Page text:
An initial cheer went out and European stocks bounced as the European Union gave Spain another year to meet its deficit reduction targets and signed off on €30 billion of aid – which should be received by the end of the month. Spanish yields subsequently fell, with the 10-year down 15bps to 5.94 per cent, because wracking up debt for longer is apparently good for bonds! But markets took it and the Dax ended 0.8 per cent higher, while the Cac was up 0.6 per cent ande the FTSE rose 0.7 per cent. The euro too was initially stronger and hit a peak of 1.23306 before the offer came on. The unit subsequently fell 80 pips to 1.2225, where it sits currently.
Over in the US, stocks initially followed the European lead, but it didn’t last long. In the end, they took another beating as it looks like the earnings season has got off to a bad start. For last night two tech stocks reported disappointing earnings, and that seems to have rattled investors (which saw the Nasdaq off about 1 per cent at the close). Traffic was pretty much one-way from there except for a brief respite into the close, at which point the S&P500 was down 0.8 per cent (1341) and the Dow was 0.7 per cent lower (12653).
Commodities too had a rough ride and crude oil took a dip – and a fairly decent one at that – falling 2.5 per cent to $83.84 after the Norwegian government said it would resolve a labour dispute by compulsory arbitration. But commodities were hit across the board, following those Chinese trade figures yesterday. Gold was down $22 to $1566, silver fell 2.5 per cent and copper fell 1.2 per cent. Having said that, maybe it’s all these regulatory probes into market manipulation that is chasing investors away. We know about Libor, but there are also probes into the energy market and now calls for an investigation into the gold market to accompany an existing investigation into the silver market (which has been ongoing for two years).
Price action elsewhere saw the Australian dollar up smalls to $US1.0189, while sterling was about 40 pips higher to $US1.5519. Then for rates, the US yields were little changed, with the 10-year at 1.50 per cent, the 5-year at 0.62 per cent and the 2-year at 0.27 per cent.
In terms of the data there wasn’t much. We saw some industrial production figures out of Europe, which were mixed. In France, production fell 1 per cent in May (-4 per cent year-on-year) which was much weaker than the market expectation for -0.3 per cent. But then Italy and Britain recorded stronger-than-expected growth of 0.8 per cent and 1 per cent respectively (annual rates of -7 per cent and -1.7 per cent).
For the calendar today, we get Westpac’s consumer confidence series at 1030 AEST. The data is for July and I guess there is no shortage of reasons why confidence would deteriorate further. It’s a sad state of affairs. Following the RBA’s ill-fated cuts, confidence is actually lower and we saw that again yesterday as business confidence fell further. As it stands, consumer confidence is already about 6 per cent below average. Obviously the carbon tax and the deep unpopularity of the government are weighing heavy, but interest rate cuts are not helping.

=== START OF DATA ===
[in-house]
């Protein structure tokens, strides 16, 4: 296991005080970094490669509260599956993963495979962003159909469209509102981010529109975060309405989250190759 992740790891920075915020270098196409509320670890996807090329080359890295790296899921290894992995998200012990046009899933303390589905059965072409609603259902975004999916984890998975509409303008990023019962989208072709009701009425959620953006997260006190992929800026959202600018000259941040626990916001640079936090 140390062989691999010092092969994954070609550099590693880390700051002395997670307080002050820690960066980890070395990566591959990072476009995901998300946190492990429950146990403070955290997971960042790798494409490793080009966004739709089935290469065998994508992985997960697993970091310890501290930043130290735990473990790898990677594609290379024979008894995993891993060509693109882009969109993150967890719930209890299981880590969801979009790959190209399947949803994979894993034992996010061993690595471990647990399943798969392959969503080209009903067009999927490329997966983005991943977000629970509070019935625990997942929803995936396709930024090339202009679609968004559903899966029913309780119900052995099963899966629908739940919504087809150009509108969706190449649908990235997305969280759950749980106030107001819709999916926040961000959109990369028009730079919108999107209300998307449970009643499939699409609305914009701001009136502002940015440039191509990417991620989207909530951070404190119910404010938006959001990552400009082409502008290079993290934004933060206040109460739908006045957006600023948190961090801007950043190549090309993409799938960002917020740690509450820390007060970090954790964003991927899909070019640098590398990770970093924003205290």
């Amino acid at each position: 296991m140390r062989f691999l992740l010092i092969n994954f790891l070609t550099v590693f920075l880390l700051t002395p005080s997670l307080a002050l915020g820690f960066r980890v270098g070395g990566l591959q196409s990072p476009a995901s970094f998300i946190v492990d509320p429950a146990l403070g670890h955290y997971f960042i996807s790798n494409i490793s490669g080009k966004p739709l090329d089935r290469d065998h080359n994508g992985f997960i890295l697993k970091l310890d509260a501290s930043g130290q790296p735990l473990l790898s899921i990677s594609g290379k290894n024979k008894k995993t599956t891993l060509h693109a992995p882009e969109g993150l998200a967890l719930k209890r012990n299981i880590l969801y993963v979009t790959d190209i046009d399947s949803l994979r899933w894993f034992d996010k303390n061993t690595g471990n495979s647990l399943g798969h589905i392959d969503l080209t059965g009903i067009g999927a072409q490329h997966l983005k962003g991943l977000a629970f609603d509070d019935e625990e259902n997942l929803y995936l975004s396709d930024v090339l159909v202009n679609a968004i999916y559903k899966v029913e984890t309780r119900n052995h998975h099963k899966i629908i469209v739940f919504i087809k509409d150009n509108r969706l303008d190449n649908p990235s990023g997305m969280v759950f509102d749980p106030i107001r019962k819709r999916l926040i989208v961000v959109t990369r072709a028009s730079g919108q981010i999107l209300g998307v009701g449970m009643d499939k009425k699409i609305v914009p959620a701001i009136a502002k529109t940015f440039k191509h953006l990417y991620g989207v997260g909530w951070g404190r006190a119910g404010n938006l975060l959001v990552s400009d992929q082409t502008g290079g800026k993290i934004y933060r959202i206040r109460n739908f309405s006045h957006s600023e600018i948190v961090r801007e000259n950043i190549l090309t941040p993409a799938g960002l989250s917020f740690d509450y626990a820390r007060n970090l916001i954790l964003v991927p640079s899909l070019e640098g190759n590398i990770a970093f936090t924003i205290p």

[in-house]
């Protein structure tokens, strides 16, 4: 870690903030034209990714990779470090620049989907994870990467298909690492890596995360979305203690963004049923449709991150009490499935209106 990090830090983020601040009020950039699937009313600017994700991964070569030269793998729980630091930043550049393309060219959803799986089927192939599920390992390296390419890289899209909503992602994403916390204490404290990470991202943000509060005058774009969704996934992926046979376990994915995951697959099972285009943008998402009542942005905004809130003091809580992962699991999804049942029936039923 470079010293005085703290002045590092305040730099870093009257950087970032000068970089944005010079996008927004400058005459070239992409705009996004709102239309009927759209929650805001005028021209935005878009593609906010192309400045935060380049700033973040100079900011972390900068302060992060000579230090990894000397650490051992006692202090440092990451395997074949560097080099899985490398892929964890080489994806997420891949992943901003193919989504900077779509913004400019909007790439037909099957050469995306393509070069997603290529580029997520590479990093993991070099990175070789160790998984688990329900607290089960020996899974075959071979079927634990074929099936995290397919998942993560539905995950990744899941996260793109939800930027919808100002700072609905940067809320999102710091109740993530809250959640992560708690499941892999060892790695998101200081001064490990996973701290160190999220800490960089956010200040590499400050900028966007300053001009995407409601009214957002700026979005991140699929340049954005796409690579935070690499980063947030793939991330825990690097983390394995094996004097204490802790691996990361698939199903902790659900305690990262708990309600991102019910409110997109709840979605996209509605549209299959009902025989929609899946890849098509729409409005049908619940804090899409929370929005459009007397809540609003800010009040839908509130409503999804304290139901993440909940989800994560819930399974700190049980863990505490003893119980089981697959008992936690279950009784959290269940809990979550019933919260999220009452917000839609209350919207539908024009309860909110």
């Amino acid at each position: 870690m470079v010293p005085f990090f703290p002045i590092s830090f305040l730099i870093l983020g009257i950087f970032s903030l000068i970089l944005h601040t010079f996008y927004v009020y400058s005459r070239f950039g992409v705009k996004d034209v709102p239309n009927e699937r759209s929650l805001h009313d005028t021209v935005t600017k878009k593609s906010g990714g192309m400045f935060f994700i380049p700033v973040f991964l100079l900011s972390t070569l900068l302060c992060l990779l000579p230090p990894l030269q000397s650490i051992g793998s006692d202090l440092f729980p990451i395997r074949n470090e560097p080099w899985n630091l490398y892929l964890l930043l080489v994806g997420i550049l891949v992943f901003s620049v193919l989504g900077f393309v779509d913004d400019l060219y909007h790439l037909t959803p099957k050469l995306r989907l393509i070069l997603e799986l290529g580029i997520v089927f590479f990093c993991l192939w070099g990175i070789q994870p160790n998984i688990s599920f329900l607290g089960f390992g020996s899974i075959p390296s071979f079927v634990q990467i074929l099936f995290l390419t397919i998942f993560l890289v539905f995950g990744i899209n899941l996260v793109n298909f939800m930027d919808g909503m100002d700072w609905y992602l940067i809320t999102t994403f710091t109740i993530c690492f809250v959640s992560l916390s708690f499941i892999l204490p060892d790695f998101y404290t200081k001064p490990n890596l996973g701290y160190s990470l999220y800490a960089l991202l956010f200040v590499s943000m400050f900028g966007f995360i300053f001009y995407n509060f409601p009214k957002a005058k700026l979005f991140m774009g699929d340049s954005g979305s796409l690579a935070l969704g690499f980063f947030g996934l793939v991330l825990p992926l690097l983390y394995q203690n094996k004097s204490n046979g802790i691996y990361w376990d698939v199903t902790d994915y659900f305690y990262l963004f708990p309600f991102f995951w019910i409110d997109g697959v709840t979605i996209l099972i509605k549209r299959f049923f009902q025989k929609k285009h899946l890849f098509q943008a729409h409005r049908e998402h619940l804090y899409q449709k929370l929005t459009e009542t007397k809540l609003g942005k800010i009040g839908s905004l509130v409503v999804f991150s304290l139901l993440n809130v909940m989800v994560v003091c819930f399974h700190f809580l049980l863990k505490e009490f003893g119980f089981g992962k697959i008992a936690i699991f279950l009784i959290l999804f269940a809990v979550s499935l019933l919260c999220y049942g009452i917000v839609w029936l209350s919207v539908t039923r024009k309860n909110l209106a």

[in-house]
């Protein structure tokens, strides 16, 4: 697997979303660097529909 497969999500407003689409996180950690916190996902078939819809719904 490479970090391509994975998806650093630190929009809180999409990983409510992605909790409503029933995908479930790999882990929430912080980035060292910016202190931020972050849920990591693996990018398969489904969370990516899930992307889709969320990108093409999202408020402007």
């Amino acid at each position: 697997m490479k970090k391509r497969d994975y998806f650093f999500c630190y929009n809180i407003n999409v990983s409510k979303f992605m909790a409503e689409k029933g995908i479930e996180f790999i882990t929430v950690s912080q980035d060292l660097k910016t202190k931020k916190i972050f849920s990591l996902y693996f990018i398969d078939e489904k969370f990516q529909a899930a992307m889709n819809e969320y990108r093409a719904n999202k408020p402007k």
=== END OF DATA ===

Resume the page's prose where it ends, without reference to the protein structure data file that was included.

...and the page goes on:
The truly amazing thing is that we still have economists calling for more rate cuts. The worry of course is that we may actually need rate cuts one day – but the RBA has jumped the gun and in a world where psychology and confidence are so important, you actually have the situation where rate cuts are detrimental (at this stage of the cycle). There are downside global risks and of course the damage the carbon tax will wreak on the economy (and it will damage the economy) is unknown at this stage – let's save the rate cuts until we need them. Then, if the worst doesn’t happen we are in a better position to deal with the upswing. There are significant upside risks to global and domestic growth that most policymakers seem blissfully unaware of.
At 1130 AEST we get ABS home loans data. Prior to the RBA’s cuts home lending had been on the path to a solid recovery, but the pace of that has slowed considerably of late. Indeed, so far for 2012, home lending has fallen on average by 0.7 per cent per month – and that’s with 125bps worth of rate cuts. Prior to the RBA’s easing cycle, home loans were rising on average by almost 2 per cent every month. This may seem counterintuitive, but only if you assume that policy responses are linear. The Federal Reserve does, which is why it falls into crisis after crisis. It doesn't know how policy works. For Australia, rate cuts would work if the price of money was the problem in the first place – but it wasn’t. Confidence was (and is) the only problem. That’s why lending has slowed subsequently, because if the RBA are cutting something must be wrong, right? Wrong. Don't forget that RBA Deputy Governor Philip Lowe speaks this morning at 900 AEST.
Then this afternoon we see German consumer prices, and the expectation is that inflation will moderate in line with CPI elsewhere, following the fall in commodity prices. Tonight, the key data is US trade and the FOMC minutes.
Adam Carr is a leading market economist. See Business Spectator's glossary for definitions of technical terms used in SCOREBOARD articles.
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